Under the auspices of an extensive naval programme that enables Australia to develop nuclear submarines, the three AUKUS partners – Australia, the UK and US – attempt to resolve the vulnerabilies of land-based autonomous systems, ensuring they can complete their missions and preserve network connectivity in a electronic warfare (EW) contested environment. 

The UK Government explained that this land-based venture comes under AUKUS Pillar II, the next phase in which the three nations co-operate on a range of cutting-edge military technologies.

“Through Pillar 2, our countries are collaborating to accelerate collective understanding of AI and autonomy technologies, and how to rapidly field robust, trustworthy AI and autonomy in complex operations while adhering to international law and ensuring the safe and responsible use of AI.”

TORVICE autonomy trial

In a trial in South Australia, the three nations came together to test a range of robotic vehicles and their sensors during a trial at Cultana Training Area.

The ‘Trusted Operation of Robotic Vehicles in a Contested Environment’ (TORVICE) trial was conducted in the autumn of 2023, but announced on 5 February 2024.

“Understanding how robotic vehicles react in contested environments accelerates our collective know-how and helps improve the system to overcome such attacks,” stated Dr Peter Shoubridge, chief land and joint warfare at defence.

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TORVICE follows the first AUKUS artificial intelligence (AI) and autonomy trial held in the UK in April 2023.

In December 2023, AUKUS defence ministers announced that resilient and autonomous AI technologies would be integrated into national programmes in 2024.

During the trial, US and UK autonomous vehicles conducted many missions, such as, route reconnaissance while subjected to a range of effects generated by Australia.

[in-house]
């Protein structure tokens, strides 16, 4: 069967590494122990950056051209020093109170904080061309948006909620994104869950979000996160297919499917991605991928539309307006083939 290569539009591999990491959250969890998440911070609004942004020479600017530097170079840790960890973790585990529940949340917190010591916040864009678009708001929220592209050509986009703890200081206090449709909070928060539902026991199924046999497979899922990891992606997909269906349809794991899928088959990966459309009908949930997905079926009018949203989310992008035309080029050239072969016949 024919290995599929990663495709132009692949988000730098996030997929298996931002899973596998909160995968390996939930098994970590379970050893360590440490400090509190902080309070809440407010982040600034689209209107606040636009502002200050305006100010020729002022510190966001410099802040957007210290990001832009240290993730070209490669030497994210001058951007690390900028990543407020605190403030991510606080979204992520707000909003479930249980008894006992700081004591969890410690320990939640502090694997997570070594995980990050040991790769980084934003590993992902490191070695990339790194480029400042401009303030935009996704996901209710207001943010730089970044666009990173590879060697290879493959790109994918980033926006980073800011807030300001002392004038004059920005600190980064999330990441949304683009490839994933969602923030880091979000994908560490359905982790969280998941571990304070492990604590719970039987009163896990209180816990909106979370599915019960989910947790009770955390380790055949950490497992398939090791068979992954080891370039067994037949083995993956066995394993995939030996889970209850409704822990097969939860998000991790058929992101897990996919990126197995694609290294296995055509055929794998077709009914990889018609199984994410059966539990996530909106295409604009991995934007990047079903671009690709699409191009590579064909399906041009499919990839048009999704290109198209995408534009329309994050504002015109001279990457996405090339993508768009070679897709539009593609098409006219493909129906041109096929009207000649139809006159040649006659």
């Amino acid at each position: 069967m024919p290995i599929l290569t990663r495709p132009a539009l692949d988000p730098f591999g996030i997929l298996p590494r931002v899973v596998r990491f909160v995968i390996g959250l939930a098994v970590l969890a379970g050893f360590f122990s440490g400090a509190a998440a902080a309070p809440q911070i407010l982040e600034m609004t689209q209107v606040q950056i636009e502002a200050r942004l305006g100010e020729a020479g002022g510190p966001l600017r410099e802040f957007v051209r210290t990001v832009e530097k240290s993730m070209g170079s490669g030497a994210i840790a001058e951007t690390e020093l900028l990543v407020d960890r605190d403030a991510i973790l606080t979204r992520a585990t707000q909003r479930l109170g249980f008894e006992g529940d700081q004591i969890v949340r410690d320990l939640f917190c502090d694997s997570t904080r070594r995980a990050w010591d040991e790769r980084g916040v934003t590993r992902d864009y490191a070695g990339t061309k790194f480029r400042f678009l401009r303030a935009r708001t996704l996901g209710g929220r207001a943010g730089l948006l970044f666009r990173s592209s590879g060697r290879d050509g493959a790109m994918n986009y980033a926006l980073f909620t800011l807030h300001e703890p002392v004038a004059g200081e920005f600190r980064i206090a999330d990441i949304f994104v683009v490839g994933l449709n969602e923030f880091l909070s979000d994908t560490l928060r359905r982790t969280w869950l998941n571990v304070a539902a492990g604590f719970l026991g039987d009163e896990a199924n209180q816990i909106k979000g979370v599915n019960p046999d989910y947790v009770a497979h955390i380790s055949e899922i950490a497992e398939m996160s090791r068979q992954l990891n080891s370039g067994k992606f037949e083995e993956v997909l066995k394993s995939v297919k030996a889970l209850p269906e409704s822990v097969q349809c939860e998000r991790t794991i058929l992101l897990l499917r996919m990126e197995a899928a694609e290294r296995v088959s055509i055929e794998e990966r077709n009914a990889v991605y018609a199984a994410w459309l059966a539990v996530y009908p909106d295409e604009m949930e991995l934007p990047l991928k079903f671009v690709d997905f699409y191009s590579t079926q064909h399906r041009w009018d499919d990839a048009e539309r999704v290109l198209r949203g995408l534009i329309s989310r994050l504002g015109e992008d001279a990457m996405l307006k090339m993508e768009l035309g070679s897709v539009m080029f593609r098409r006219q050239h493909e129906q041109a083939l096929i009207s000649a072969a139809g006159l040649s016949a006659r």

Outcomes will improve the resilience of autonomous systems when subjected to EW, laser and position, navigation and timing (for example, GPS) attacks. This will also ensure systems reliably deliver capability in the testing environments of the modern battlefield.

The military adviser to the UK’s Defence Science and Technology Laboratory (Dstl) , Lieutenant Colonel Russ Atherton argued:

“The science and technology will be an absolute game-changer and give us operational advantage. The ability to deploy different payloads such as sensors and logistics across a larger battlespace will give commanders greater options than currently exist.”

Personnel run a drill prior to a Trusted Operation of Robotic Vehicles in a Contested Environment (TORVICE) trial. Credit: Australia Defence Forces.

Autonomous land systems

The US Army has expressed its desire to avoid trading “blood for first contact,” as the service commits to undertaking an extensive cultural shift in the way its land forces operate. This will involve greater digitalisation and advanced robotics.

Modern uncrewed ground vehicles (UGVs) are now suitable for a wider variety of defence and security applications beyond the traditionally limited scope of explosive ordnance disposal. Nations including China, France, India, Russia, the UK, and the US are developing logistics; intelligence, surveillance and reconnaissance; and combat-capable UGV platforms.

According to the leading intelligence consultancy GlobalData, in a report on Unmanned Ground Vehicles (2023), autonomy is the key enabler behind the transformative potential of current and future uncrewed systems.

“It is thus the value chain with the most long-term growth potential as the technology remains in its earliest stages of development, with true autonomy still an elusive concept.”